Forget the polls. Forget what the pundits think and what the ordinary Joes interviewed on the street have to say. The best barometer of how we view politics and what state politics is in surely comes from fiction, from the bumbling leaders of Yes, Minister to the spin-doctored puppets of The Thick of It.
Nowhere is that more true than with regard to American presidential politics. When Americans have faith in their commander-in-chief – or wish for a leader different to the one they have – contemporary fictional leaders have Abraham Lincoln’s ability to unite a divided nation, Dwight Eisenhower’s physical valour, Franklin Roosevelt’s ability to enact change and John F Kennedy’s glamour. Think Harrison Ford as the action-hero president in Air Force One (1997), Michael Douglas’s Andrew Shepherd striking a blow for liberty in The American President (1995) or Grant Matthews in Frank Capra’ss hope-imbued State of the Union (1948).
Likewise, times of low public faith in politics are often accompanied by films where power and the pursuit of it is shown as dirty, dank and Nixonesque. That’s no new thing; as the Great Depression got underway a film called Gabriel Over the White House (1933) was made, featuring a vacuous, do-nothing president in Herbert Hoover’s mould.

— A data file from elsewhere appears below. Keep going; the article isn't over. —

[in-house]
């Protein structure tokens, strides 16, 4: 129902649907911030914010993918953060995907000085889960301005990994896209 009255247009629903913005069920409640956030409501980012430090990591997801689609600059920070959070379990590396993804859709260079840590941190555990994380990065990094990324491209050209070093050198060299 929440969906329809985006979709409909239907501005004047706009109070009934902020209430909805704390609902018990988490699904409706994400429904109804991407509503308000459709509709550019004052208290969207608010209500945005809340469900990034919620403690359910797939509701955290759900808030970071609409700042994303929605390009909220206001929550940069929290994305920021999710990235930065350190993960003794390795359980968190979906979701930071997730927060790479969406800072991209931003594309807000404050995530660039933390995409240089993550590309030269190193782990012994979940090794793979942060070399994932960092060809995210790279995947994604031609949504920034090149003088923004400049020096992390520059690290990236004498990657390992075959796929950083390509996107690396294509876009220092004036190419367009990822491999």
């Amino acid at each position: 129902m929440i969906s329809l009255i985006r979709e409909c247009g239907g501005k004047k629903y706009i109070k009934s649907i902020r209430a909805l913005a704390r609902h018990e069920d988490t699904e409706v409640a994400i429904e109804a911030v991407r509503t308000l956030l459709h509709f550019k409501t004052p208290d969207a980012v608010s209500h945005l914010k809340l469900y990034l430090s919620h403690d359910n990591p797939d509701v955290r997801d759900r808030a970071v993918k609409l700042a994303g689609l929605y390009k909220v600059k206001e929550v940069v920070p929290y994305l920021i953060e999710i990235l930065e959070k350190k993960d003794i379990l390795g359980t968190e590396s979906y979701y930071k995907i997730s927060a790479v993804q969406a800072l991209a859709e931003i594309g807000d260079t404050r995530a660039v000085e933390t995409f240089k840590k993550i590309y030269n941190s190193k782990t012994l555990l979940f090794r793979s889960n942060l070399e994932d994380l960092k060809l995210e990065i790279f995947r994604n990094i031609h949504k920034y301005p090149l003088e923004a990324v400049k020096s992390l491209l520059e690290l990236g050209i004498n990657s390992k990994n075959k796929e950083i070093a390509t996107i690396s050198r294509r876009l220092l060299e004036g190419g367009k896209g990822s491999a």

The Ides of March, George Clooney’s drama about political aspirations gone awry, reflects a profoundly dismal approach to politics at a time when Barack Obama’s popularity is at a new low. The film, set during the Democratic Party primaries (and based on a play that was itself supposedly based on Howard Dean’s shortlived run) takes a Hobbesian view of the state of politics; everyone is a dealmaker, everyone will ultimately act against their beliefs and nothing is sacred.
The subtext is that no politician – and, in this adaptation, for politician, read Barack Obama, with “Yes We Can” style posters and all – can ever be the ideal he purports to be. It’s a film about how the audacity of hope will always let you down.
But as dispiriting as that message was, also noticeable was the lack of a single credible female political figure. The sum total of female characters stood at three; the intern, the journalist, and the First-Lady-in-waiting (a Laura, not a Hillary or even a Michelle).
This was a film filled with backroom deals, high-stakes conversations and political chess games and yet the women were eternally on the periphery. Involved, yes. But not the ones leading the country, or trying to.
This comment piece was first published in the Telegraph. Read the rest of it here